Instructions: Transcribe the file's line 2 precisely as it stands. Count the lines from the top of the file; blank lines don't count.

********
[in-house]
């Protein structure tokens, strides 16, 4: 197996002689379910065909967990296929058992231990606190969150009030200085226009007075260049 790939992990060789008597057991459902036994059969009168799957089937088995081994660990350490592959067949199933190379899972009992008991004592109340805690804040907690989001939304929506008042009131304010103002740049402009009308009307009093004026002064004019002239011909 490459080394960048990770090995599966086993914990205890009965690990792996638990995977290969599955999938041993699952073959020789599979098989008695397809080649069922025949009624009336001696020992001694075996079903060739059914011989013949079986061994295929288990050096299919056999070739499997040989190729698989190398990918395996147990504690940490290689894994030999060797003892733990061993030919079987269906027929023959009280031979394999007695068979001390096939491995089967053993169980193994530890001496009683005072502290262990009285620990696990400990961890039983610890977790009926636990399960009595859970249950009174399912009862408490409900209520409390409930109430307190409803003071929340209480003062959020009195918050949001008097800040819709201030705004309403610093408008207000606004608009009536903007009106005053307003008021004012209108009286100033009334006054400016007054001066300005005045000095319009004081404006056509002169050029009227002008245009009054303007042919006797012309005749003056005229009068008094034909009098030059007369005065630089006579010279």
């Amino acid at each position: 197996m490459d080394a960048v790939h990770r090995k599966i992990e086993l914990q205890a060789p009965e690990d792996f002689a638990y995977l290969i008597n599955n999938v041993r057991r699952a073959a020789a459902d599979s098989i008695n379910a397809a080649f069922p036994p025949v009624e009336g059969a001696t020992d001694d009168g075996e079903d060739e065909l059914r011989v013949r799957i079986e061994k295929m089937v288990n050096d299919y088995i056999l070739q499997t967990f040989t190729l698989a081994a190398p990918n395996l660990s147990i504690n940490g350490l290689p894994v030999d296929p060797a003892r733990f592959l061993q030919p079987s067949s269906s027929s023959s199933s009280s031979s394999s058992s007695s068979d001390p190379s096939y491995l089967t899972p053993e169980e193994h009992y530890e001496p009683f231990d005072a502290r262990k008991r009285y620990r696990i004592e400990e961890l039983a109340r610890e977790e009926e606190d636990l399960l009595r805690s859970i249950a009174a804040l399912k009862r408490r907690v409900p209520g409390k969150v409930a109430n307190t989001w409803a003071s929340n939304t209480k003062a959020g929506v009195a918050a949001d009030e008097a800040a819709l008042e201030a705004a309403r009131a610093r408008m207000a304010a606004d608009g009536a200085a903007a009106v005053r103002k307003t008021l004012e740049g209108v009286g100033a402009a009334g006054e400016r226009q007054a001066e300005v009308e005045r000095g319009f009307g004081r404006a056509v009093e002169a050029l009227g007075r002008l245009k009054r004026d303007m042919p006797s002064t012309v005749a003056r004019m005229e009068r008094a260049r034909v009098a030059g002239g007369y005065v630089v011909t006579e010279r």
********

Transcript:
């Protein structure tokens, strides 16, 4: 197996002689379910065909967990296929058992231990606190969150009030200085226009007075260049 790939992990060789008597057991459902036994059969009168799957089937088995081994660990350490592959067949199933190379899972009992008991004592109340805690804040907690989001939304929506008042009131304010103002740049402009009308009307009093004026002064004019002239011909 490459080394960048990770090995599966086993914990205890009965690990792996638990995977290969599955999938041993699952073959020789599979098989008695397809080649069922025949009624009336001696020992001694075996079903060739059914011989013949079986061994295929288990050096299919056999070739499997040989190729698989190398990918395996147990504690940490290689894994030999060797003892733990061993030919079987269906027929023959009280031979394999007695068979001390096939491995089967053993169980193994530890001496009683005072502290262990009285620990696990400990961890039983610890977790009926636990399960009595859970249950009174399912009862408490409900209520409390409930109430307190409803003071929340209480003062959020009195918050949001008097800040819709201030705004309403610093408008207000606004608009009536903007009106005053307003008021004012209108009286100033009334006054400016007054001066300005005045000095319009004081404006056509002169050029009227002008245009009054303007042919006797012309005749003056005229009068008094034909009098030059007369005065630089006579010279």